The President of the United States makes a lot of decisions that impacts the country financially. Here is a list of four presidents who had introduced major financial innovations.
Franklin Delano Roosevelt
Three years after the stock market crashed Franklin Roosevelt was elected President. He inherited a disastrous financial situation, the Great Depression. Before FDR took office, the economic center for the United States was Wall Street. While in office he shifted much of that financial influence to Washington DC with creations like the Securities and Exchange Commission, the Federal Deposit Insurance Corporation, and the Federal National Mortgage Association.
Unlike FDR, who was elected to serve four terms as president, Benjamin Harrison only served one, but that’s all it took to have an impact still felt to this day. Harrison’s target were the monopolies, and it was during his presidency that Congress passed the Sherman Antitrust Act of 1890. This law regulates big business and prevents companies from monopolizing an industry. It has been used by other presidents to hinder a corporation’s ability to set prices and prevent competition. Harrison was the first president to oversee a billion dollar federal budget.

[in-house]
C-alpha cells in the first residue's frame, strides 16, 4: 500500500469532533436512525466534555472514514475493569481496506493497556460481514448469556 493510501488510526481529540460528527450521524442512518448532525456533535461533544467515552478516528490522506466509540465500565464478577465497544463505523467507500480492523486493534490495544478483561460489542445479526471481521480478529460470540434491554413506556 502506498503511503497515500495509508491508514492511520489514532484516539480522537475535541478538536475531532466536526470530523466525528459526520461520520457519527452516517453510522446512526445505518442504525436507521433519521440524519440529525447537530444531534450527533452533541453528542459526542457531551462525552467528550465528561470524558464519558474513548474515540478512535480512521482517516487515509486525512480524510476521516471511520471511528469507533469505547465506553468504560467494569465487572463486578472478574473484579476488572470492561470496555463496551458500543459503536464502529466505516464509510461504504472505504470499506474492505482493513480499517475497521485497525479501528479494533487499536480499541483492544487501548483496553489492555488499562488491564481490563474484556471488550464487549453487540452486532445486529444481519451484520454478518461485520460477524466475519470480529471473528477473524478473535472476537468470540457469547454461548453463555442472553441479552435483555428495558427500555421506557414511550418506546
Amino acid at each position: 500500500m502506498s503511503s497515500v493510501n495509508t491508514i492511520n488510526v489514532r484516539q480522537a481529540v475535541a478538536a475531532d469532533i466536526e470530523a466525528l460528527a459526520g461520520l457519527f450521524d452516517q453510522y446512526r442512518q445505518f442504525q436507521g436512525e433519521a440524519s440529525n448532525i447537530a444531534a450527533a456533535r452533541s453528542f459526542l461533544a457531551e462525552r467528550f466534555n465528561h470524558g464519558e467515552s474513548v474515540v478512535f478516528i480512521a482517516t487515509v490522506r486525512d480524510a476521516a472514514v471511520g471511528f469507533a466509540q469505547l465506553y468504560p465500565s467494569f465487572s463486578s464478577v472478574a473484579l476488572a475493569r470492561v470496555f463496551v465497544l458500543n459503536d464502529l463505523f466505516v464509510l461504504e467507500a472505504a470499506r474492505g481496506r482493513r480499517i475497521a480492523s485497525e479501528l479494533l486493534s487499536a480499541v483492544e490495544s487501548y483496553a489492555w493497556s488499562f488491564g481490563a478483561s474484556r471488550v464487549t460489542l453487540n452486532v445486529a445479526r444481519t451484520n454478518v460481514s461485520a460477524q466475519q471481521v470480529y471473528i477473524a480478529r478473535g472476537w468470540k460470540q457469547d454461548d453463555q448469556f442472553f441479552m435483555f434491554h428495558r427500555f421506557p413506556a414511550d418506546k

Serving from 1953 to 1961, Dwight Eisenhower was a financially successfully president. Out of the eight budgets he presided over, three were in the positive. No president since can say that. While in office he expanded Social Security, increased the minimum wage, and started the Interstate Highway System, which was a huge infrastructure project. It created jobs and allowed for quicker and easier travel. This resulted in increased retail competition and lower prices. The new highways also positively impacted shipping times and manufacturing efficiency, encouraging the growth and development of businesses all over the country.
The youngest person to become president, Teddy Roosevelt was known as a “trustbuster” because of his effective use of the Sherman Antitrust Act. His other focuses were protecting consumers, and ensuring quality food and pharmaceuticals. Roosevelt signed the Elkins Act, which ended preferential treatment towards customers by railroad companies on shipping costs, and he created the Department of Commerce and Labor, which would later be split into two departments.
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